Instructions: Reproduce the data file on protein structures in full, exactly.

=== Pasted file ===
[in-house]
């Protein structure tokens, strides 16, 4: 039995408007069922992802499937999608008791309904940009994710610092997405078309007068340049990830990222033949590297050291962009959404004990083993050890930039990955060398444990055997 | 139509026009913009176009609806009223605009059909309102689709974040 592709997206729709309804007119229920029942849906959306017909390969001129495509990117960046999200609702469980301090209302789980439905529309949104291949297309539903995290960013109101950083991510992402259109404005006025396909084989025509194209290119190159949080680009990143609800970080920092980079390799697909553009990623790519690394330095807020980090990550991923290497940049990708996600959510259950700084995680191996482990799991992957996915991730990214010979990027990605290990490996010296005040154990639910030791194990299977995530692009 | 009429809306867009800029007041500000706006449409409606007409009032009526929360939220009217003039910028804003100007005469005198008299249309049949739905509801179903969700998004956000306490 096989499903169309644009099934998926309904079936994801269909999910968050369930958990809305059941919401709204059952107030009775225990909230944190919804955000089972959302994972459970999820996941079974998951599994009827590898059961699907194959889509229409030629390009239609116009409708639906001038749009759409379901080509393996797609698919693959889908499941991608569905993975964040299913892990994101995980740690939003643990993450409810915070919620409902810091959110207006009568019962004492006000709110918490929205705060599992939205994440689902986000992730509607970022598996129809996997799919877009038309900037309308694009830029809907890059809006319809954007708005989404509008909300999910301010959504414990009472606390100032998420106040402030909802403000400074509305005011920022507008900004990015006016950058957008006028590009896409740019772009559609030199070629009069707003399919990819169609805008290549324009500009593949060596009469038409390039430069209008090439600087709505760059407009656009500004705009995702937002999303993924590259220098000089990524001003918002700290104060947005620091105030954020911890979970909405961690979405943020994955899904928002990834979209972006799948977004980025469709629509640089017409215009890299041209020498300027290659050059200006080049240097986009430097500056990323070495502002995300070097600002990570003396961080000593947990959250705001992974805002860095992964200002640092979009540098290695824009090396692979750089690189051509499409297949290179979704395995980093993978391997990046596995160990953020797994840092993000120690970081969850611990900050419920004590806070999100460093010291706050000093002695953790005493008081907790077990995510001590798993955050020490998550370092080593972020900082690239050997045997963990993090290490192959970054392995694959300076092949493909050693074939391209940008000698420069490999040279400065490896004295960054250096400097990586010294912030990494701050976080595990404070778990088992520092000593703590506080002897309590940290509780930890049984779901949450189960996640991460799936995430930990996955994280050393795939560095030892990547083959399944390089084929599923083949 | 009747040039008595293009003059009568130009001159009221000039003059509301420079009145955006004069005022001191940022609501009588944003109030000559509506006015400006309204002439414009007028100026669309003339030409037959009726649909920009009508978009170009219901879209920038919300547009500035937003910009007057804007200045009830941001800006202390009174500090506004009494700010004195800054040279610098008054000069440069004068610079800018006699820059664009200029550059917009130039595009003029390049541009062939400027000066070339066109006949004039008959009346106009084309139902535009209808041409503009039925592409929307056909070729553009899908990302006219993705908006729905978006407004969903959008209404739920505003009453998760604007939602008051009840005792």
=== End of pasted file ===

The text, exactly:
[in-house]
């Protein structure tokens, strides 16, 4: 039995408007069922992802499937999608008791309904940009994710610092997405078309007068340049990830990222033949590297050291962009959404004990083993050890930039990955060398444990055997 | 139509026009913009176009609806009223605009059909309102689709974040 592709997206729709309804007119229920029942849906959306017909390969001129495509990117960046999200609702469980301090209302789980439905529309949104291949297309539903995290960013109101950083991510992402259109404005006025396909084989025509194209290119190159949080680009990143609800970080920092980079390799697909553009990623790519690394330095807020980090990550991923290497940049990708996600959510259950700084995680191996482990799991992957996915991730990214010979990027990605290990490996010296005040154990639910030791194990299977995530692009 | 009429809306867009800029007041500000706006449409409606007409009032009526929360939220009217003039910028804003100007005469005198008299249309049949739905509801179903969700998004956000306490 096989499903169309644009099934998926309904079936994801269909999910968050369930958990809305059941919401709204059952107030009775225990909230944190919804955000089972959302994972459970999820996941079974998951599994009827590898059961699907194959889509229409030629390009239609116009409708639906001038749009759409379901080509393996797609698919693959889908499941991608569905993975964040299913892990994101995980740690939003643990993450409810915070919620409902810091959110207006009568019962004492006000709110918490929205705060599992939205994440689902986000992730509607970022598996129809996997799919877009038309900037309308694009830029809907890059809006319809954007708005989404509008909300999910301010959504414990009472606390100032998420106040402030909802403000400074509305005011920022507008900004990015006016950058957008006028590009896409740019772009559609030199070629009069707003399919990819169609805008290549324009500009593949060596009469038409390039430069209008090439600087709505760059407009656009500004705009995702937002999303993924590259220098000089990524001003918002700290104060947005620091105030954020911890979970909405961690979405943020994955899904928002990834979209972006799948977004980025469709629509640089017409215009890299041209020498300027290659050059200006080049240097986009430097500056990323070495502002995300070097600002990570003396961080000593947990959250705001992974805002860095992964200002640092979009540098290695824009090396692979750089690189051509499409297949290179979704395995980093993978391997990046596995160990953020797994840092993000120690970081969850611990900050419920004590806070999100460093010291706050000093002695953790005493008081907790077990995510001590798993955050020490998550370092080593972020900082690239050997045997963990993090290490192959970054392995694959300076092949493909050693074939391209940008000698420069490999040279400065490896004295960054250096400097990586010294912030990494701050976080595990404070778990088992520092000593703590506080002897309590940290509780930890049984779901949450189960996640991460799936995430930990996955994280050393795939560095030892990547083959399944390089084929599923083949 | 009747040039008595293009003059009568130009001159009221000039003059509301420079009145955006004069005022001191940022609501009588944003109030000559509506006015400006309204002439414009007028100026669309003339030409037959009726649909920009009508978009170009219901879209920038919300547009500035937003910009007057804007200045009830941001800006202390009174500090506004009494700010004195800054040279610098008054000069440069004068610079800018006699820059664009200029550059917009130039595009003029390049541009062939400027000066070339066109006949004039008959009346106009084309139902535009209808041409503009039925592409929307056909070729553009899908990302006219993705908006729905978006407004969903959008209404739920505003009453998760604007939602008051009840005792």